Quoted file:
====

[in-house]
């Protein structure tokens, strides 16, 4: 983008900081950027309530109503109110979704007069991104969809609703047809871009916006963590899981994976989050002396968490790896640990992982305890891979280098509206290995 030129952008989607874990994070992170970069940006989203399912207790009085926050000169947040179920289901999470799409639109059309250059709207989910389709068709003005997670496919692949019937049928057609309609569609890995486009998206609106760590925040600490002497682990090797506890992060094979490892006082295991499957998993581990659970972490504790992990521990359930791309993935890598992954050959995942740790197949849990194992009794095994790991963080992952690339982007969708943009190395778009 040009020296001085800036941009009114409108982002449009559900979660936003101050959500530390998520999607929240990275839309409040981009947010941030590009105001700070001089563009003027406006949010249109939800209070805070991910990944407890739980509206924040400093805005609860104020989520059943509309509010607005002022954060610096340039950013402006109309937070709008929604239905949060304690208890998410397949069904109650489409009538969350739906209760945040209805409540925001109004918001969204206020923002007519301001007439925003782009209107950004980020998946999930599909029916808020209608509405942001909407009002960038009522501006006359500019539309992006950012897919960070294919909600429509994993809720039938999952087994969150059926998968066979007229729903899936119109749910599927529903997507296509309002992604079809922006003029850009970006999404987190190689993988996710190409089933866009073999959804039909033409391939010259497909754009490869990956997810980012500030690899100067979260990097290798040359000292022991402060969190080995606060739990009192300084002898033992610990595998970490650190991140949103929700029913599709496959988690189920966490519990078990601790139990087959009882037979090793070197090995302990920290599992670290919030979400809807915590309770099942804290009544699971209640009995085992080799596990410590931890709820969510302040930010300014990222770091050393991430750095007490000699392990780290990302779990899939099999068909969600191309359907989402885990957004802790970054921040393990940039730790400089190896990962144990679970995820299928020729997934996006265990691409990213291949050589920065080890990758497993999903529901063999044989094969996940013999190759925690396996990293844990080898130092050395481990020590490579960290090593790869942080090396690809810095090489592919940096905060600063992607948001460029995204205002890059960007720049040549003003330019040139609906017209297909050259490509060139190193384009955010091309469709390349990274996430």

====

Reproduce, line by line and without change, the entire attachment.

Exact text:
[in-house]
């Protein structure tokens, strides 16, 4: 983008900081950027309530109503109110979704007069991104969809609703047809871009916006963590899981994976989050002396968490790896640990992982305890891979280098509206290995 030129952008989607874990994070992170970069940006989203399912207790009085926050000169947040179920289901999470799409639109059309250059709207989910389709068709003005997670496919692949019937049928057609309609569609890995486009998206609106760590925040600490002497682990090797506890992060094979490892006082295991499957998993581990659970972490504790992990521990359930791309993935890598992954050959995942740790197949849990194992009794095994790991963080992952690339982007969708943009190395778009 040009020296001085800036941009009114409108982002449009559900979660936003101050959500530390998520999607929240990275839309409040981009947010941030590009105001700070001089563009003027406006949010249109939800209070805070991910990944407890739980509206924040400093805005609860104020989520059943509309509010607005002022954060610096340039950013402006109309937070709008929604239905949060304690208890998410397949069904109650489409009538969350739906209760945040209805409540925001109004918001969204206020923002007519301001007439925003782009209107950004980020998946999930599909029916808020209608509405942001909407009002960038009522501006006359500019539309992006950012897919960070294919909600429509994993809720039938999952087994969150059926998968066979007229729903899936119109749910599927529903997507296509309002992604079809922006003029850009970006999404987190190689993988996710190409089933866009073999959804039909033409391939010259497909754009490869990956997810980012500030690899100067979260990097290798040359000292022991402060969190080995606060739990009192300084002898033992610990595998970490650190991140949103929700029913599709496959988690189920966490519990078990601790139990087959009882037979090793070197090995302990920290599992670290919030979400809807915590309770099942804290009544699971209640009995085992080799596990410590931890709820969510302040930010300014990222770091050393991430750095007490000699392990780290990302779990899939099999068909969600191309359907989402885990957004802790970054921040393990940039730790400089190896990962144990679970995820299928020729997934996006265990691409990213291949050589920065080890990758497993999903529901063999044989094969996940013999190759925690396996990293844990080898130092050395481990020590490579960290090593790869942080090396690809810095090489592919940096905060600063992607948001460029995204205002890059960007720049040549003003330019040139609906017209297909050259490509060139190193384009955010091309469709390349990274996430």